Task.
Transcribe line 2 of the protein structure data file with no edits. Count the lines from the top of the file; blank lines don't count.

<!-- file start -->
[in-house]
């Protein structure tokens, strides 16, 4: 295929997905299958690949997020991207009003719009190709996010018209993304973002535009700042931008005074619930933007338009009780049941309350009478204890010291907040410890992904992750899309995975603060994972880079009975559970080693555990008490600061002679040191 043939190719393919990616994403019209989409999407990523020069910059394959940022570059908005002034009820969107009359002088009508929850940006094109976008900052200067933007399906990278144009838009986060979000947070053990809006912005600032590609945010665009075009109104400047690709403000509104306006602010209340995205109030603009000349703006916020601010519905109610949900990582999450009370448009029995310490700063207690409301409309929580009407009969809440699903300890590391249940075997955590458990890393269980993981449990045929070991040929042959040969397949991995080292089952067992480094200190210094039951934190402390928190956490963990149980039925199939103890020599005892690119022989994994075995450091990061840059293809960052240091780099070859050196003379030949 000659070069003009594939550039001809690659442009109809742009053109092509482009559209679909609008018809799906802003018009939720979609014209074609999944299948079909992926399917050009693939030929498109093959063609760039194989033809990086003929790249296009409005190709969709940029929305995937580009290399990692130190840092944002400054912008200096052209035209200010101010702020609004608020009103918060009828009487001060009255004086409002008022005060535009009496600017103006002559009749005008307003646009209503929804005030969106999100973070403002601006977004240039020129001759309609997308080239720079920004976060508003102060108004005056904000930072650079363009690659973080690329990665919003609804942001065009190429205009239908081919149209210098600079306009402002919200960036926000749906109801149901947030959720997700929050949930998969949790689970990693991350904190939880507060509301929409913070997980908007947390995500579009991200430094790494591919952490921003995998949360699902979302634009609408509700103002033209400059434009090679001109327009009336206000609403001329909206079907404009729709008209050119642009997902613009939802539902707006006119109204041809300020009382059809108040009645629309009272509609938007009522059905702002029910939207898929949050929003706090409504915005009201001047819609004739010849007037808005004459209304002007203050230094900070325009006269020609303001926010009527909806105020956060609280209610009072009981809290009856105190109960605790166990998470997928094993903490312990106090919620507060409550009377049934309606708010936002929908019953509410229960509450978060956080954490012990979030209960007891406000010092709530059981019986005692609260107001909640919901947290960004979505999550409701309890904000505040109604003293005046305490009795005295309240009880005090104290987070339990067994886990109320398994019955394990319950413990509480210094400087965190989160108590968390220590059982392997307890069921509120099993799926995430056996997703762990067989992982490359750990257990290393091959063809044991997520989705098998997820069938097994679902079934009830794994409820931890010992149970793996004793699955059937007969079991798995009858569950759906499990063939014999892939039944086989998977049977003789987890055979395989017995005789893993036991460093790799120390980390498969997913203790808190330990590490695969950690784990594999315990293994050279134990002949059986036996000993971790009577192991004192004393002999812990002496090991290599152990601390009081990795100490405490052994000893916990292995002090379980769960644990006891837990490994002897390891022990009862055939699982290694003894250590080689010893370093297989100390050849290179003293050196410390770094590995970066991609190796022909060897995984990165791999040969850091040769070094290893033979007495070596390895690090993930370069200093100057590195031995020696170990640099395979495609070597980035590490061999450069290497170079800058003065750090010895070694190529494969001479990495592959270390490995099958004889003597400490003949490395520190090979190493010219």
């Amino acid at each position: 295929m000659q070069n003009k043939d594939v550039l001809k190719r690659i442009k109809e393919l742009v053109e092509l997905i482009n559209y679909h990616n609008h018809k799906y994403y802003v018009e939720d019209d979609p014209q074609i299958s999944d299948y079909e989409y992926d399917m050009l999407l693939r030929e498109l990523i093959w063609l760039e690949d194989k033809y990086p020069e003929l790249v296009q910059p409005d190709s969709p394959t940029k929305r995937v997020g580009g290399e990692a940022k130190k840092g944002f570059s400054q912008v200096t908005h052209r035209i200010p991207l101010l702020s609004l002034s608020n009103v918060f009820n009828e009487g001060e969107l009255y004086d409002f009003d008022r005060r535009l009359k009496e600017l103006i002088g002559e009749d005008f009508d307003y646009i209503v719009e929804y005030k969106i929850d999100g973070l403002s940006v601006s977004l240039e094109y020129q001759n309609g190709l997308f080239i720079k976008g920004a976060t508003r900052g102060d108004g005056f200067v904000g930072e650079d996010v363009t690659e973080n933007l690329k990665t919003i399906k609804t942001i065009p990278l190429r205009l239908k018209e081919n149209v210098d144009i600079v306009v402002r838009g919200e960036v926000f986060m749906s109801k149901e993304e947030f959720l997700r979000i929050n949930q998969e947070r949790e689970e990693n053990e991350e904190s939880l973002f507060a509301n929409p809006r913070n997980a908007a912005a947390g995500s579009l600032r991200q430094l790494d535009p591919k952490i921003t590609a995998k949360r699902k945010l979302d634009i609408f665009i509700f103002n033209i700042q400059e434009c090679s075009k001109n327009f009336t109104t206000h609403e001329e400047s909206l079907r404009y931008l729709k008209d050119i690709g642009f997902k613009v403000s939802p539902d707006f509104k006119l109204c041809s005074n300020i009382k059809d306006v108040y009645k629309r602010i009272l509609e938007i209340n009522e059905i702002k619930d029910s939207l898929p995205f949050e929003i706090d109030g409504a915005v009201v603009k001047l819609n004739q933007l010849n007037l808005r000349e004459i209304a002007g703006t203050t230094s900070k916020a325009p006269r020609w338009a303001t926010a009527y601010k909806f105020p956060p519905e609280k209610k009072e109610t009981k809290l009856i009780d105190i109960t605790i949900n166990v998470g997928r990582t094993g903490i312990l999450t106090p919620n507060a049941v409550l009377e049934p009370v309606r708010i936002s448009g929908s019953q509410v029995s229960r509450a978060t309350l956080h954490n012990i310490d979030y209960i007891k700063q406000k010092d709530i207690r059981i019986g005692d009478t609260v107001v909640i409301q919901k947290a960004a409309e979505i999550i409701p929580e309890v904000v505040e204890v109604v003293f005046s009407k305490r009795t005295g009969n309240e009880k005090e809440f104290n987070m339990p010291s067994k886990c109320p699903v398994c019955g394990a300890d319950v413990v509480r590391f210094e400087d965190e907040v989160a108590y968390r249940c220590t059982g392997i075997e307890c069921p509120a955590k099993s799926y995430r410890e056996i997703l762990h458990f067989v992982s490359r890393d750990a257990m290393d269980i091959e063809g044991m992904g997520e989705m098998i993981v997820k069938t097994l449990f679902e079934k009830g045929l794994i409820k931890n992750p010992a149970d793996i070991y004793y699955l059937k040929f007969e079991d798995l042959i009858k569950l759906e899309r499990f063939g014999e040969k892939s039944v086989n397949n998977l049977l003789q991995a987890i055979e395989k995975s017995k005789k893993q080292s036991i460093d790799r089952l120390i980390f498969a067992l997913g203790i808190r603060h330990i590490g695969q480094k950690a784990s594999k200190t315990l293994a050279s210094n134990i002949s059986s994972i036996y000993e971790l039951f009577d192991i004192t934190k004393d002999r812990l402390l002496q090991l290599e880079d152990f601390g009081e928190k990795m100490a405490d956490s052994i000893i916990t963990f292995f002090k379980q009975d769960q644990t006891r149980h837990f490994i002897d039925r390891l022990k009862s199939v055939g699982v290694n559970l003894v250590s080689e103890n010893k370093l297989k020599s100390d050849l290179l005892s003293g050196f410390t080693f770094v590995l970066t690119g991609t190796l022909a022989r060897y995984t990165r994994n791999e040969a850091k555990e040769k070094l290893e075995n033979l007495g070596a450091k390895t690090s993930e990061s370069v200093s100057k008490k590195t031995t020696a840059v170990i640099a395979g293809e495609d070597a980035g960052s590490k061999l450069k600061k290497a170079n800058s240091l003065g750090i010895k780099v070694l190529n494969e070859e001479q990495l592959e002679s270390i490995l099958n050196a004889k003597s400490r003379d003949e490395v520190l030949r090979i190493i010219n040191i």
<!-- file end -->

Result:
């Protein structure tokens, strides 16, 4: 295929997905299958690949997020991207009003719009190709996010018209993304973002535009700042931008005074619930933007338009009780049941309350009478204890010291907040410890992904992750899309995975603060994972880079009975559970080693555990008490600061002679040191 043939190719393919990616994403019209989409999407990523020069910059394959940022570059908005002034009820969107009359002088009508929850940006094109976008900052200067933007399906990278144009838009986060979000947070053990809006912005600032590609945010665009075009109104400047690709403000509104306006602010209340995205109030603009000349703006916020601010519905109610949900990582999450009370448009029995310490700063207690409301409309929580009407009969809440699903300890590391249940075997955590458990890393269980993981449990045929070991040929042959040969397949991995080292089952067992480094200190210094039951934190402390928190956490963990149980039925199939103890020599005892690119022989994994075995450091990061840059293809960052240091780099070859050196003379030949 000659070069003009594939550039001809690659442009109809742009053109092509482009559209679909609008018809799906802003018009939720979609014209074609999944299948079909992926399917050009693939030929498109093959063609760039194989033809990086003929790249296009409005190709969709940029929305995937580009290399990692130190840092944002400054912008200096052209035209200010101010702020609004608020009103918060009828009487001060009255004086409002008022005060535009009496600017103006002559009749005008307003646009209503929804005030969106999100973070403002601006977004240039020129001759309609997308080239720079920004976060508003102060108004005056904000930072650079363009690659973080690329990665919003609804942001065009190429205009239908081919149209210098600079306009402002919200960036926000749906109801149901947030959720997700929050949930998969949790689970990693991350904190939880507060509301929409913070997980908007947390995500579009991200430094790494591919952490921003995998949360699902979302634009609408509700103002033209400059434009090679001109327009009336206000609403001329909206079907404009729709008209050119642009997902613009939802539902707006006119109204041809300020009382059809108040009645629309009272509609938007009522059905702002029910939207898929949050929003706090409504915005009201001047819609004739010849007037808005004459209304002007203050230094900070325009006269020609303001926010009527909806105020956060609280209610009072009981809290009856105190109960605790166990998470997928094993903490312990106090919620507060409550009377049934309606708010936002929908019953509410229960509450978060956080954490012990979030209960007891406000010092709530059981019986005692609260107001909640919901947290960004979505999550409701309890904000505040109604003293005046305490009795005295309240009880005090104290987070339990067994886990109320398994019955394990319950413990509480210094400087965190989160108590968390220590059982392997307890069921509120099993799926995430056996997703762990067989992982490359750990257990290393091959063809044991997520989705098998997820069938097994679902079934009830794994409820931890010992149970793996004793699955059937007969079991798995009858569950759906499990063939014999892939039944086989998977049977003789987890055979395989017995005789893993036991460093790799120390980390498969997913203790808190330990590490695969950690784990594999315990293994050279134990002949059986036996000993971790009577192991004192004393002999812990002496090991290599152990601390009081990795100490405490052994000893916990292995002090379980769960644990006891837990490994002897390891022990009862055939699982290694003894250590080689010893370093297989100390050849290179003293050196410390770094590995970066991609190796022909060897995984990165791999040969850091040769070094290893033979007495070596390895690090993930370069200093100057590195031995020696170990640099395979495609070597980035590490061999450069290497170079800058003065750090010895070694190529494969001479990495592959270390490995099958004889003597400490003949490395520190090979190493010219």